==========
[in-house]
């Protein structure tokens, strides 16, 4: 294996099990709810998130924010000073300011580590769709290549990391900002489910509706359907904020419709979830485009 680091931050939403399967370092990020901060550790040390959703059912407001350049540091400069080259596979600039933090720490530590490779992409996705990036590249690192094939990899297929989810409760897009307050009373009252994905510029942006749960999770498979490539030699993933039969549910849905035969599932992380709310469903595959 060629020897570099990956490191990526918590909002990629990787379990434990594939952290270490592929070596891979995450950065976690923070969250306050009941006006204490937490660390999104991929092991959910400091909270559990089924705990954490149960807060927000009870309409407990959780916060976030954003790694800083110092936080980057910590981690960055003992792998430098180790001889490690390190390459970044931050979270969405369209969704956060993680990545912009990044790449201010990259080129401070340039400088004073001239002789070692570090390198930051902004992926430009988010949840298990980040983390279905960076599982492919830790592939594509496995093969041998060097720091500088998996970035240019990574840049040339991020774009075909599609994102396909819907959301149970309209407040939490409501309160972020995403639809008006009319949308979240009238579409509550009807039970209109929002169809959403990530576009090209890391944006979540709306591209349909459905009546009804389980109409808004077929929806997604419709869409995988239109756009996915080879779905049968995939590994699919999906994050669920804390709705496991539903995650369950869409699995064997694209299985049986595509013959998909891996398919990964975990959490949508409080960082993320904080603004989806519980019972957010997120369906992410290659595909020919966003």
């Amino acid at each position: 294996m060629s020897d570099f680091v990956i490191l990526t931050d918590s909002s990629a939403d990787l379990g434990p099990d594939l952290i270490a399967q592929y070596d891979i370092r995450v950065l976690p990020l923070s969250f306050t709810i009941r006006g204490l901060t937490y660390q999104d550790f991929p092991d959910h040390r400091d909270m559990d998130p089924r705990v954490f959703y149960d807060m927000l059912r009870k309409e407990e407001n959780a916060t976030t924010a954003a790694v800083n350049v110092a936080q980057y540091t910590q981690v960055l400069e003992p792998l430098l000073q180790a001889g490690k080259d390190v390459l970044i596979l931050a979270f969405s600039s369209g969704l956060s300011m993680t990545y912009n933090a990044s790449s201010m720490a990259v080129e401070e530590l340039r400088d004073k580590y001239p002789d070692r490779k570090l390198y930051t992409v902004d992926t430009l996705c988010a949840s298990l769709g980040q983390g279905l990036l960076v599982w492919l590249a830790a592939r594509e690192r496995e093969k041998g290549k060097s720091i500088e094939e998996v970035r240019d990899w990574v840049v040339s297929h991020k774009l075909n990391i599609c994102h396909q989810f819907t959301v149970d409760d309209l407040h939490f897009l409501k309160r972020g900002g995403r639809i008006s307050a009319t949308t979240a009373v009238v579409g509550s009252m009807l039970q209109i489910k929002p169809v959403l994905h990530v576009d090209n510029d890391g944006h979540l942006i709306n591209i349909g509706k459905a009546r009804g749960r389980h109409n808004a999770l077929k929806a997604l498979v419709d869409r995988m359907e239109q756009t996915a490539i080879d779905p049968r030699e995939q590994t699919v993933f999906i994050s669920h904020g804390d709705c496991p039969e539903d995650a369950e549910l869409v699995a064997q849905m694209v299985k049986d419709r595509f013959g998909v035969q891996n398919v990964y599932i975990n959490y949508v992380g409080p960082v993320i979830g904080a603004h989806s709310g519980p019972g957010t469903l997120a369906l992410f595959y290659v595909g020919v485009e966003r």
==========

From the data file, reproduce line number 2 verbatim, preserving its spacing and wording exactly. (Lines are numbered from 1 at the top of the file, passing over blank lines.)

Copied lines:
């Protein structure tokens, strides 16, 4: 294996099990709810998130924010000073300011580590769709290549990391900002489910509706359907904020419709979830485009 680091931050939403399967370092990020901060550790040390959703059912407001350049540091400069080259596979600039933090720490530590490779992409996705990036590249690192094939990899297929989810409760897009307050009373009252994905510029942006749960999770498979490539030699993933039969549910849905035969599932992380709310469903595959 060629020897570099990956490191990526918590909002990629990787379990434990594939952290270490592929070596891979995450950065976690923070969250306050009941006006204490937490660390999104991929092991959910400091909270559990089924705990954490149960807060927000009870309409407990959780916060976030954003790694800083110092936080980057910590981690960055003992792998430098180790001889490690390190390459970044931050979270969405369209969704956060993680990545912009990044790449201010990259080129401070340039400088004073001239002789070692570090390198930051902004992926430009988010949840298990980040983390279905960076599982492919830790592939594509496995093969041998060097720091500088998996970035240019990574840049040339991020774009075909599609994102396909819907959301149970309209407040939490409501309160972020995403639809008006009319949308979240009238579409509550009807039970209109929002169809959403990530576009090209890391944006979540709306591209349909459905009546009804389980109409808004077929929806997604419709869409995988239109756009996915080879779905049968995939590994699919999906994050669920804390709705496991539903995650369950869409699995064997694209299985049986595509013959998909891996398919990964975990959490949508409080960082993320904080603004989806519980019972957010997120369906992410290659595909020919966003």